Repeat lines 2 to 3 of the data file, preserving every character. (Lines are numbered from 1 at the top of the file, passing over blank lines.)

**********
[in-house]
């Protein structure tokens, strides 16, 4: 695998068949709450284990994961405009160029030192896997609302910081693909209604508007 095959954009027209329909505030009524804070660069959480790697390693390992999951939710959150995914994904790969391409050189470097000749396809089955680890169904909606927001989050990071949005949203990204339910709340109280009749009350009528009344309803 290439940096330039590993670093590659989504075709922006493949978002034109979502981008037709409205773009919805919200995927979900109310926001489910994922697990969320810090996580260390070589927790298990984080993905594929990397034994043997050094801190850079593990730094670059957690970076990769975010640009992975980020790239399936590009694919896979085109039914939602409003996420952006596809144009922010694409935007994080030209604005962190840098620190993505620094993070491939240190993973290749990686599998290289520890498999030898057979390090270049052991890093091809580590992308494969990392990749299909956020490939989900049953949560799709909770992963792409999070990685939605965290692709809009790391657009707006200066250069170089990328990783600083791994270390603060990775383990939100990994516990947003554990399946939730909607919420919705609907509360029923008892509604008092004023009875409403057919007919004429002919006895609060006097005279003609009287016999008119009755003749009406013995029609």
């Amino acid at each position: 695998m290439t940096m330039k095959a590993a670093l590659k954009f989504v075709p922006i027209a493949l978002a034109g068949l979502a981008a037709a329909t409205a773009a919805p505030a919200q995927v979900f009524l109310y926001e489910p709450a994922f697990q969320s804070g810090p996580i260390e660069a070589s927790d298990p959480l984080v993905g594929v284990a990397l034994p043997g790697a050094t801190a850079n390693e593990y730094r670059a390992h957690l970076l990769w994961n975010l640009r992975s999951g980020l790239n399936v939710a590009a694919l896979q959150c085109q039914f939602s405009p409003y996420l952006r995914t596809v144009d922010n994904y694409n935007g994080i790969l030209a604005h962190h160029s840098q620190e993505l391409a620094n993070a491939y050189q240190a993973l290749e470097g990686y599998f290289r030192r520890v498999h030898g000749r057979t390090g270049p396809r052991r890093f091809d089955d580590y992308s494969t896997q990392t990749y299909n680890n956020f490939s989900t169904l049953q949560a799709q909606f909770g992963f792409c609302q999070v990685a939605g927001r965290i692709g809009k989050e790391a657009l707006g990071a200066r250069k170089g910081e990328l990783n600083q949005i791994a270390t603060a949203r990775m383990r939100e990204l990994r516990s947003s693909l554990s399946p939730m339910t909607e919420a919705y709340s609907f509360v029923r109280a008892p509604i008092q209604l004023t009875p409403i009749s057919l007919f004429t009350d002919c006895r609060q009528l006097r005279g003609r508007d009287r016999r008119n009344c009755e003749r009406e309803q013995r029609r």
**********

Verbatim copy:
């Protein structure tokens, strides 16, 4: 695998068949709450284990994961405009160029030192896997609302910081693909209604508007 095959954009027209329909505030009524804070660069959480790697390693390992999951939710959150995914994904790969391409050189470097000749396809089955680890169904909606927001989050990071949005949203990204339910709340109280009749009350009528009344309803 290439940096330039590993670093590659989504075709922006493949978002034109979502981008037709409205773009919805919200995927979900109310926001489910994922697990969320810090996580260390070589927790298990984080993905594929990397034994043997050094801190850079593990730094670059957690970076990769975010640009992975980020790239399936590009694919896979085109039914939602409003996420952006596809144009922010694409935007994080030209604005962190840098620190993505620094993070491939240190993973290749990686599998290289520890498999030898057979390090270049052991890093091809580590992308494969990392990749299909956020490939989900049953949560799709909770992963792409999070990685939605965290692709809009790391657009707006200066250069170089990328990783600083791994270390603060990775383990939100990994516990947003554990399946939730909607919420919705609907509360029923008892509604008092004023009875409403057919007919004429002919006895609060006097005279003609009287016999008119009755003749009406013995029609």
């Amino acid at each position: 695998m290439t940096m330039k095959a590993a670093l590659k954009f989504v075709p922006i027209a493949l978002a034109g068949l979502a981008a037709a329909t409205a773009a919805p505030a919200q995927v979900f009524l109310y926001e489910p709450a994922f697990q969320s804070g810090p996580i260390e660069a070589s927790d298990p959480l984080v993905g594929v284990a990397l034994p043997g790697a050094t801190a850079n390693e593990y730094r670059a390992h957690l970076l990769w994961n975010l640009r992975s999951g980020l790239n399936v939710a590009a694919l896979q959150c085109q039914f939602s405009p409003y996420l952006r995914t596809v144009d922010n994904y694409n935007g994080i790969l030209a604005h962190h160029s840098q620190e993505l391409a620094n993070a491939y050189q240190a993973l290749e470097g990686y599998f290289r030192r520890v498999h030898g000749r057979t390090g270049p396809r052991r890093f091809d089955d580590y992308s494969t896997q990392t990749y299909n680890n956020f490939s989900t169904l049953q949560a799709q909606f909770g992963f792409c609302q999070v990685a939605g927001r965290i692709g809009k989050e790391a657009l707006g990071a200066r250069k170089g910081e990328l990783n600083q949005i791994a270390t603060a949203r990775m383990r939100e990204l990994r516990s947003s693909l554990s399946p939730m339910t909607e919420a919705y709340s609907f509360v029923r109280a008892p509604i008092q209604l004023t009875p409403i009749s057919l007919f004429t009350d002919c006895r609060q009528l006097r005279g003609r508007d009287r016999r008119n009344c009755e003749r009406e309803q013995r029609r």